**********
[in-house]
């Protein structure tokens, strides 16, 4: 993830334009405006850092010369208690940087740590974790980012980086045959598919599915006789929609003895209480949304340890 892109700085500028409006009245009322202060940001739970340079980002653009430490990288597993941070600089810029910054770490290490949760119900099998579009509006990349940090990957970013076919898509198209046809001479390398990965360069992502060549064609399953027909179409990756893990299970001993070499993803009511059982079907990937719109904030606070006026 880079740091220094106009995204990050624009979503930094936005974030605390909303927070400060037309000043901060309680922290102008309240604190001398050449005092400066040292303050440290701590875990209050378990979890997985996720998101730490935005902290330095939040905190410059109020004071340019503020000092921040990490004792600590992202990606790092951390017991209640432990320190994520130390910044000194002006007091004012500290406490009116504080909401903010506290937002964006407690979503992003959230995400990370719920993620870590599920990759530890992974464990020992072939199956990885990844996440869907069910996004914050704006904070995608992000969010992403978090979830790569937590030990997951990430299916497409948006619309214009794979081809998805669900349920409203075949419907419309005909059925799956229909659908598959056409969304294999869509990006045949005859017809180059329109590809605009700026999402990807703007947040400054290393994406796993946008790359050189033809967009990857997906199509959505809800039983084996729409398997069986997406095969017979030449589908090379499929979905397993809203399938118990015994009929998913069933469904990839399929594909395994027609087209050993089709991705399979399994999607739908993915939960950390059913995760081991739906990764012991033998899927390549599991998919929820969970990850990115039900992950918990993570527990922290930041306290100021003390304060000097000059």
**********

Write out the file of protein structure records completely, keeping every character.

[in-house]
């Protein structure tokens, strides 16, 4: 993830334009405006850092010369208690940087740590974790980012980086045959598919599915006789929609003895209480949304340890 892109700085500028409006009245009322202060940001739970340079980002653009430490990288597993941070600089810029910054770490290490949760119900099998579009509006990349940090990957970013076919898509198209046809001479390398990965360069992502060549064609399953027909179409990756893990299970001993070499993803009511059982079907990937719109904030606070006026 880079740091220094106009995204990050624009979503930094936005974030605390909303927070400060037309000043901060309680922290102008309240604190001398050449005092400066040292303050440290701590875990209050378990979890997985996720998101730490935005902290330095939040905190410059109020004071340019503020000092921040990490004792600590992202990606790092951390017991209640432990320190994520130390910044000194002006007091004012500290406490009116504080909401903010506290937002964006407690979503992003959230995400990370719920993620870590599920990759530890992974464990020992072939199956990885990844996440869907069910996004914050704006904070995608992000969010992403978090979830790569937590030990997951990430299916497409948006619309214009794979081809998805669900349920409203075949419907419309005909059925799956229909659908598959056409969304294999869509990006045949005859017809180059329109590809605009700026999402990807703007947040400054290393994406796993946008790359050189033809967009990857997906199509959505809800039983084996729409398997069986997406095969017979030449589908090379499929979905397993809203399938118990015994009929998913069933469904990839399929594909395994027609087209050993089709991705399979399994999607739908993915939960950390059913995760081991739906990764012991033998899927390549599991998919929820969970990850990115039900992950918990993570527990922290930041306290100021003390304060000097000059």